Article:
It would be simpler to improve tax collection within the existing framework, says Frank Jensen, chief investment officer at hedge fund Origo, by removing tax loopholes and evasion. Yet a tax-based solution, which would require an expansion of the middle-class tax base, is only made harder by austerity measures that undermine the very industries and institutions that would allow this to happen.

What would make this more politically feasible in Italy would be tackling the tax issue at the European, not the national, level, says Solmonson, with the implementation of a eurozone-wide income tax regime, though prospects for such are low.

At its heart then, the cornerstone of the centrist strategy is to encourage growth by increasing competitiveness, another slow and painful process.

The easiest route is via wage compression, says Darren Williams, European economist at AllianceBernstein. However, in the short-term, this would have the opposite impact on debt sustainability by reducing the spending power of Italians and potentially forcing many to take on new debts.

Over time, theoretically, Italy’s enhanced appeal to employers would create jobs and drive economic growth, ultimately reducing the debt burden. The question is whether Italians could wait for the rewards.

“It is like an elastic band – you can only pull it so far but at some point it will snap,” says Williams. “You can make the Italian economy more competitive but in the meantime you are increasing the likelihood of social unrest and a backlash.”

As well as reforming banking, regulation and privatization, the government should also reduce its role in the pension system, taking its waste, inefficiency and cronyism with it, to boost the country’s trend growth rate.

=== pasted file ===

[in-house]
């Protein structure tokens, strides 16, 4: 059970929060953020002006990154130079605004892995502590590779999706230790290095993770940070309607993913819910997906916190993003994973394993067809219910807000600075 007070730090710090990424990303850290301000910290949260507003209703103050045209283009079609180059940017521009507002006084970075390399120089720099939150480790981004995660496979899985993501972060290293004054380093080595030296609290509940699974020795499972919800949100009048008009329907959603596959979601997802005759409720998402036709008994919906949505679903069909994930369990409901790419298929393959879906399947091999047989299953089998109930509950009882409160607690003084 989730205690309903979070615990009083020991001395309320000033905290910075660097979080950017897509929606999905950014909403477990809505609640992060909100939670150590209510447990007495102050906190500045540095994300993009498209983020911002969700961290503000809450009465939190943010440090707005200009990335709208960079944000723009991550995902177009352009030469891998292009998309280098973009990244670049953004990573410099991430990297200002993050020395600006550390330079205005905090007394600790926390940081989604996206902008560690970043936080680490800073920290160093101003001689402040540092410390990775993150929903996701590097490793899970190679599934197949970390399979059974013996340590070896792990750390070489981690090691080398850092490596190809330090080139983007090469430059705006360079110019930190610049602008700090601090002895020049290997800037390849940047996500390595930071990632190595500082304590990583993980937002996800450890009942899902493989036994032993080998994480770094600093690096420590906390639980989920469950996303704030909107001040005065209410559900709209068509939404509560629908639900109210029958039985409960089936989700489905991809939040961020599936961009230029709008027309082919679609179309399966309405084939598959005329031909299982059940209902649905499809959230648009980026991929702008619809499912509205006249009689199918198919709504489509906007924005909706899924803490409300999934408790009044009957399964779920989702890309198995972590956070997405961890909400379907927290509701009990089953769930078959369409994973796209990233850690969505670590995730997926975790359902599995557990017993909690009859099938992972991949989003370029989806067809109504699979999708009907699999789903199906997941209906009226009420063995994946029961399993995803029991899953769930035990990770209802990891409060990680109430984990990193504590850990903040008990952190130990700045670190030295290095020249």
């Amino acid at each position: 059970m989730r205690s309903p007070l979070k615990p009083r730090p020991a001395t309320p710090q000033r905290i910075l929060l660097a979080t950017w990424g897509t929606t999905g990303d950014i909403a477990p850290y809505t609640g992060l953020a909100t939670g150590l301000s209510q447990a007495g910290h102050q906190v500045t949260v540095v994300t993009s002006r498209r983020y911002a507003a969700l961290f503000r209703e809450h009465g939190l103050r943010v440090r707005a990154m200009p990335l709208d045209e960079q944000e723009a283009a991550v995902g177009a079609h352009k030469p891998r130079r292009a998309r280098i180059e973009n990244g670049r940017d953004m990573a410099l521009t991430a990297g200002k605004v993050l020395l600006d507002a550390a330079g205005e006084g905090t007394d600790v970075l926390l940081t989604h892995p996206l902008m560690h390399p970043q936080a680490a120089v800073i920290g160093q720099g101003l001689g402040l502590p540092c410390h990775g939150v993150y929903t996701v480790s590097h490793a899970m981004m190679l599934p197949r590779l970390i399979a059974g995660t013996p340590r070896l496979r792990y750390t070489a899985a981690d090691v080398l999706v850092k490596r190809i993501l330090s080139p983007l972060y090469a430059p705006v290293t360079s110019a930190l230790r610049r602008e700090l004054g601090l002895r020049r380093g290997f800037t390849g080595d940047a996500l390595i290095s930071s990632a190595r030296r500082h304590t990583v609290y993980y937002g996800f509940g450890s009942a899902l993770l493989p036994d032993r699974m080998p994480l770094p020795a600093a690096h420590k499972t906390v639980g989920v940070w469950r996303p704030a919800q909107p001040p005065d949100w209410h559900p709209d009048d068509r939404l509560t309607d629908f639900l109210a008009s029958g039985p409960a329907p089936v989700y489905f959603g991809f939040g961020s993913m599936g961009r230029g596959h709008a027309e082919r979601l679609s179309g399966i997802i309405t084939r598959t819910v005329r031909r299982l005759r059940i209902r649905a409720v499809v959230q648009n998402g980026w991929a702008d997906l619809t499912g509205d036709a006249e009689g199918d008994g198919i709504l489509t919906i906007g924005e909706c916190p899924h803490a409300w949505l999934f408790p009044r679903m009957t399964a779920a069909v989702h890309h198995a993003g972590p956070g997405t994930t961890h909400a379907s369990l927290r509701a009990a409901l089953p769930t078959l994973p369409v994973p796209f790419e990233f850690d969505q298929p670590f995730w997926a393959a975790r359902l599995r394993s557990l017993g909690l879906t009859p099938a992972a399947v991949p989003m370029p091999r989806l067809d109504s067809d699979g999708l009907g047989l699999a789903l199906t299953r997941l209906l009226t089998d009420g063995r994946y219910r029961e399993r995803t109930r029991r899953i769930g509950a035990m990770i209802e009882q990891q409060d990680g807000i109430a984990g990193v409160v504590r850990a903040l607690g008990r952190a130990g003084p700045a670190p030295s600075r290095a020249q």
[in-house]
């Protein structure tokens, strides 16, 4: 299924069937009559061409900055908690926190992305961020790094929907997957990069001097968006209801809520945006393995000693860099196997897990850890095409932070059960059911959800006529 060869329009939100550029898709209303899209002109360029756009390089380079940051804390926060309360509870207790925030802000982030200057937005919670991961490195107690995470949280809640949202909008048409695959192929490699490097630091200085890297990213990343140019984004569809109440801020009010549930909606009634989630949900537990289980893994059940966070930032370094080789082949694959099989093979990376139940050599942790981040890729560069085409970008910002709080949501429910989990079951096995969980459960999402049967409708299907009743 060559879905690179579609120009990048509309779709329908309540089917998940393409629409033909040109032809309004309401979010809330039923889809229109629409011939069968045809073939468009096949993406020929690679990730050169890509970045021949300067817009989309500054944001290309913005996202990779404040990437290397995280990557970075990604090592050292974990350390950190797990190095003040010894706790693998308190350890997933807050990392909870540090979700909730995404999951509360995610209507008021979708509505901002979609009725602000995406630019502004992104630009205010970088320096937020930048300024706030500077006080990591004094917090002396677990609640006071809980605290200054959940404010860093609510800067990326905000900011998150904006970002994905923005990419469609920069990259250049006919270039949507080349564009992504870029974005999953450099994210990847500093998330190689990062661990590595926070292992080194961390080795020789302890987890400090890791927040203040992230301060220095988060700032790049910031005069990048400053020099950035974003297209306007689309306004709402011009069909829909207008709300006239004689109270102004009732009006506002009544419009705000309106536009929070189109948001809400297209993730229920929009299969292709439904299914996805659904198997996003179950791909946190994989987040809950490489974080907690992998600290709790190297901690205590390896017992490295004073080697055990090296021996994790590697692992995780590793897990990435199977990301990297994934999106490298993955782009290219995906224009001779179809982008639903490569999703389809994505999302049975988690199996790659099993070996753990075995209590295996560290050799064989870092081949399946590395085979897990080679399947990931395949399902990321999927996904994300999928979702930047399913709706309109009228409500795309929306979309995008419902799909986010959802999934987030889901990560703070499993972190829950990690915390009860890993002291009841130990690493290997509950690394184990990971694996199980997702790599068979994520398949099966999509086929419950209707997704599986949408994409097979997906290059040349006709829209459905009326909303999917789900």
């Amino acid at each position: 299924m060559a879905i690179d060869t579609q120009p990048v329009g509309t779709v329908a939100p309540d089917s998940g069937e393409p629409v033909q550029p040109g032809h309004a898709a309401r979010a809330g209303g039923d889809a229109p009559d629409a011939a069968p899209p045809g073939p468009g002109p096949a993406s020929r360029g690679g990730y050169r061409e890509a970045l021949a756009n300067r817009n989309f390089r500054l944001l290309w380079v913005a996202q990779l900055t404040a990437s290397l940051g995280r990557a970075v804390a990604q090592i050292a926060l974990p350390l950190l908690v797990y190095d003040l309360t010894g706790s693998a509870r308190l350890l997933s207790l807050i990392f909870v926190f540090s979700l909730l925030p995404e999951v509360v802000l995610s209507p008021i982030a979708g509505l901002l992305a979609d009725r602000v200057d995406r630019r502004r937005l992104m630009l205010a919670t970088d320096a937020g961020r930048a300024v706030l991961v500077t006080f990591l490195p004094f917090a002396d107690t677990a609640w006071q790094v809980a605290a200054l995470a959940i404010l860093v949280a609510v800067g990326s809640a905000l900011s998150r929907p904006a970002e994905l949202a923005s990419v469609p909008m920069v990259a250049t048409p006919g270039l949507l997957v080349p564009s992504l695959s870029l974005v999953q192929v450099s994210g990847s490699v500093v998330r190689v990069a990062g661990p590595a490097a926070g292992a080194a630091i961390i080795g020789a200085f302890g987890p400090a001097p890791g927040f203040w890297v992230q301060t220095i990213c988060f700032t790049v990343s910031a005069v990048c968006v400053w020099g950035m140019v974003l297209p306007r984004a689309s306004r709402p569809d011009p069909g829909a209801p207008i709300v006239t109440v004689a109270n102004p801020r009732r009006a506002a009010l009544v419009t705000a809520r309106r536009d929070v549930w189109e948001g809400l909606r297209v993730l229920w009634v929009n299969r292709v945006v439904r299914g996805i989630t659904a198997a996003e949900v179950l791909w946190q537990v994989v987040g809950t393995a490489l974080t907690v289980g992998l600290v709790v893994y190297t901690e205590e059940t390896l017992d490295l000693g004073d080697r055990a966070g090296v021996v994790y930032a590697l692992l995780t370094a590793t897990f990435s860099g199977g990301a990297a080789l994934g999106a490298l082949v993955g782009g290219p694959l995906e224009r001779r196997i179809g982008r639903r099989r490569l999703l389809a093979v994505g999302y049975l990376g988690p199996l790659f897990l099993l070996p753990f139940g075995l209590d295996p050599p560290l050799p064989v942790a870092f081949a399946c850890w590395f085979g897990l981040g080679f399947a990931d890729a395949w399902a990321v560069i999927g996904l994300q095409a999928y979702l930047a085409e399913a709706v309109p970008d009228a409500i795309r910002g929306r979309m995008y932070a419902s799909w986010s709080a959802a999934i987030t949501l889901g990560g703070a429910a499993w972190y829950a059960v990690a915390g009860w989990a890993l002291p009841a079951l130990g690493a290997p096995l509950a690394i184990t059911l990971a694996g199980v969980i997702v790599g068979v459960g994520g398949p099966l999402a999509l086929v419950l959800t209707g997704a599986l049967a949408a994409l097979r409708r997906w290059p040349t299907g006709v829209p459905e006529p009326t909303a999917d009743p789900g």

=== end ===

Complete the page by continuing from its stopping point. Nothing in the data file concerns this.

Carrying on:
“Various government departments seem very lapse in paying their bills; drug companies often talk about payment terms that can last up to a year,” says Andrea Williams, manager of the Royal London European Equity Income Fund. “These long payment terms do not help the economy to function.”

However, tackling the state leviathan will only pay dividends in the long term, and even then the relationship between structural reform and growth is unclear, says Williams. Even in the case of the German “economic miracle”, it is unclear whether the credit belongs to Gerhard Schröder’s structural reforms, or whether it was simply a result of aggressively cutting wages.

Reducing the debt-GDP ratio will be a balancing act between progress on these reforms, without pushing Italians to reject the process and force a default. Yet it is worth stressing that some question whether Italy should be required to pursue this path at all.

“Italy has been running a [primary budget] deficit around the current level for many years,” says Origo’s Jensen.

This debt has been sustainable because around 80% of it is domestically financed, via the country’s huge pool of domestic savings, with the country's net financial assets worth some €2.8 trillion by end-2011, excluding pensions. Ultimately, this financing cushion has contributed to reform inertia, but the debt-clock is ticking as the population ages.